Building on Solid Ground

Global Campaign to Secure Land Rights for Homes

When we first met 83-year-old Estella, she and her 23-year-old grandson Manuel had been living near the Caribbean coast in a shack made of scrap materials. During frequent heavy rains, Estella and Manuel rushed to raise food and beds off the floor before the house flooded, as it always did.

Why wouldn’t they invest in a more permanent solution? Because, at any moment, their home could be taken from them. They had no legal claim to the land upon which it was built. They are not alone. Globally, 75 percent of people lack titles or other proof of rights to the land on which they live. Millions are scared to leave their homes for fear they may never be able to return. Often, after a natural disturbance, affected communities without land rights, as is the case for most slum residents, lose their homes along with their ability to recover. One out of every seven people lives in a slum, where there are no formal land rights.

Estella, Manuel, and Victor in their Habitat home in Honduras.

This is a grim picture of the global population’s ability to access land for permanent shelter, and it doesn’t stop there. In the context of property rights, women are disproportionately affected. This inequality is often due to formal and informal systems that favor male over female ownership, such as paternal inheritance systems, antiquated rules that allow only husbands to own land, or other social conventions. Women including Bohlokoa Mokhotho, Habitat for Humanity’s advocacy specialist in Lesotho, have lost their property when their husbands died. This injustice doesn’t only occur in Lesotho. It happens in Tonga, Kenya, and countries all over the world. Until a recent policy change in Bolivia supported by Habitat, its partners, and local advocates requiring women’s names on land titles alongside their husbands’, the same discrimination happened there, too.

With security of tenure, people are more likely to invest in their homes, their families, and their communities. Control over land is the most stable means of economic and social empowerment for women. When women have secure land tenure, their ability to invest in their own health and that of their children increases. Land rights are particularly important for women to build resilience and recover from a conflict or disaster.

Control over land is the most stable means of economic and social empowerment for women. When women have secure land tenure, their ability to invest in their own health and that of their children increases.

Habitat for Humanity initiated a global advocacy campaign to mobilize existing and new supporters to influence policy makers toward policies and systems that improve access to land for shelter. The campaign is tackling the issue through four main approaches: expanding security of tenure, promoting gender equality in property rights, upgrading slums (including land rights), and making communities more resilient. In 2016, Habitat for Humanity launched the Solid Ground campaign, which has now taken root in 34 countries from Australia to Cote d’Ivoire and Brazil to Bulgaria. Although the countries participating in the campaign span many time zones, languages, and cultures, they share a common barrier that denies people good homes: access to land. Improving access to land for shelter for 10 million people over three years is the goal, yet the campaign has no defined end date.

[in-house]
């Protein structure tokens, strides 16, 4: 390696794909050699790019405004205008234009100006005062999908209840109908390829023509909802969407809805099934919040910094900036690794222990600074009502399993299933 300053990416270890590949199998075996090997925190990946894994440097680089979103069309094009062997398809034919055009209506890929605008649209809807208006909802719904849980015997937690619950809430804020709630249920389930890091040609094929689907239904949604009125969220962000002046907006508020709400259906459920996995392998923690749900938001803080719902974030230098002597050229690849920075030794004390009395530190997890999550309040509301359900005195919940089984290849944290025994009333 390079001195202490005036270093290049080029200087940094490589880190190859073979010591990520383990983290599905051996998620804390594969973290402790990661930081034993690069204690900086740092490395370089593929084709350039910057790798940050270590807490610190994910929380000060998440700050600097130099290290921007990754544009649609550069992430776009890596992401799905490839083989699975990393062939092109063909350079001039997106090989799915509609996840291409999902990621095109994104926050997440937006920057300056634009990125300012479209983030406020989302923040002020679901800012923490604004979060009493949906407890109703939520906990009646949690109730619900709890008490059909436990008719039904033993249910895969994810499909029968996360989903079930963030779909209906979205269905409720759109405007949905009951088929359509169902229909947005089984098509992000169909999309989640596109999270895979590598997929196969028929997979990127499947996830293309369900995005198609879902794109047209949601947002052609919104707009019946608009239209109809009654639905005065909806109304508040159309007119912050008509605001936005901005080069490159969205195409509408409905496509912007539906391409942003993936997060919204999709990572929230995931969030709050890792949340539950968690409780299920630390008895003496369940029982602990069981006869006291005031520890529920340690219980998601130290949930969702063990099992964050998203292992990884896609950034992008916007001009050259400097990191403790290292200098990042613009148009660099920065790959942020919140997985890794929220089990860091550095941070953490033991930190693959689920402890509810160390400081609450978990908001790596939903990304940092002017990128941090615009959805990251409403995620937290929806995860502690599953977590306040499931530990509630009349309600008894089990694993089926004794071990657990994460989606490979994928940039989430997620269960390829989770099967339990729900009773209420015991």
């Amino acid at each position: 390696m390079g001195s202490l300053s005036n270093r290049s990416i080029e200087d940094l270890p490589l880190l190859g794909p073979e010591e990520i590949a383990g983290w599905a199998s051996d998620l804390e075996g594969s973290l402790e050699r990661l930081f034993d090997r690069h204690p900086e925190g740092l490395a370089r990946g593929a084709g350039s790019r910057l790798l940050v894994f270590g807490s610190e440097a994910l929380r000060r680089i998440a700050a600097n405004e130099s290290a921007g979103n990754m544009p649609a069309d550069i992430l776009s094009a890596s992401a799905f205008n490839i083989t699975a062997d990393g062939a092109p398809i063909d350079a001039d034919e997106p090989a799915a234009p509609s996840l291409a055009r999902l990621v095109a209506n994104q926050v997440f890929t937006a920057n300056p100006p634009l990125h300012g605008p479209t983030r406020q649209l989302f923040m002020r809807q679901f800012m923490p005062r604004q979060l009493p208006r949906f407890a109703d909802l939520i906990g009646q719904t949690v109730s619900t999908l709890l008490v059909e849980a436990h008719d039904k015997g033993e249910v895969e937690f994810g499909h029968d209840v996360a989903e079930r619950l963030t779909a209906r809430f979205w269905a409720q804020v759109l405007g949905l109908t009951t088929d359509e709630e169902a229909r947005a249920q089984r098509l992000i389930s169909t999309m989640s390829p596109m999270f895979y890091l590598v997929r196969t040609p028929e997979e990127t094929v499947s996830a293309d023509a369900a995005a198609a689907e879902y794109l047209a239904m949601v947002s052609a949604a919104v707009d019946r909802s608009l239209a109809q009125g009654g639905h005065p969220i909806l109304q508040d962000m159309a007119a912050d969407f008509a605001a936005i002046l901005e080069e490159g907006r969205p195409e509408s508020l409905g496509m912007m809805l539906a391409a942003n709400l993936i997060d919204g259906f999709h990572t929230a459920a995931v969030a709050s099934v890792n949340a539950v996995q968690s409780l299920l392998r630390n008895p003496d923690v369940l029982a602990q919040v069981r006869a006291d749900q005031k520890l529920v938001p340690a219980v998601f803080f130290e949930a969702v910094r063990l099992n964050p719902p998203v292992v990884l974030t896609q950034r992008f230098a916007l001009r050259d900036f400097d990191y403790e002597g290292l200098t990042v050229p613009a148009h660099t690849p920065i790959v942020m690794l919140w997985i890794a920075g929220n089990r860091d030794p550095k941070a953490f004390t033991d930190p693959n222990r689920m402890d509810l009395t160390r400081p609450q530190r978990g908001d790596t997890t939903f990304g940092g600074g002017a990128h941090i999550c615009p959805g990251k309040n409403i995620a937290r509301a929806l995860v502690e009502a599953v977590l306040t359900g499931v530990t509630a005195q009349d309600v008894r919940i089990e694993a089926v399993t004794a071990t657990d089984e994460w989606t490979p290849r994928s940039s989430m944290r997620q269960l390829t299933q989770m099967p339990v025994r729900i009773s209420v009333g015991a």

One of the 34 campaign countries, Honduras stands as a shining example of what is possible through effective advocacy. Habitat for Humanity Honduras has helped to improve land and housing policy in more than half of the country’s 298 municipalities. A study of just ten of these municipalities showed a total increased investment in housing of US$1.93 million, reaching nearly 23,500 people. Puerto Cortés, where Estella and Manuel live, was among the first cities in Honduras to work with Habitat Honduras and other partners to adopt a housing policy designed to help citizens gain access—be it legal, financial, physical, or otherwise—to land to build safe, affordable homes and create agreements with nonprofits and private businesses to support the process. Estella and her grandson no longer fear the storms. Thanks to effective advocacy and collaboration, they live inland in a new Habitat house, on land that is theirs.

From individual municipalities to global policy, the campaign is working. European Union (EU) leaders signed a new policy – the new European Consensus on Development – setting the agenda for the next ten years for EU funding for development in the global south. The policy features urbanization and housing – included for the first time in a high-level EU development-related policy – as well as strengthening the importance of access to land. The campaign also set the stage for Habitat III, the United Nations Conference on Housing and Sustainable Urban Development, which only takes place once every 20 years, most recently in October 2016. Solid Ground was also successful in advocating for key provisions around housing, land, and community-led development to be included in the New Urban Agenda, the outcome document of the conference signed by 167 countries, which serves as a plan to help define urban priorities for the next two decades.

In just over a year, Solid Ground has influenced policy and systems projected to help an estimated 1.3 million people gain access to land for shelter. At this rate, the campaign is well on the way to its goal of supporting 10 million landless individuals, demonstrating that effective advocacy and collaboration can solve this problem.

For more information on the Solid Ground campaign, please visit the webpageAll images courtesy of Habitat for Humanity. 

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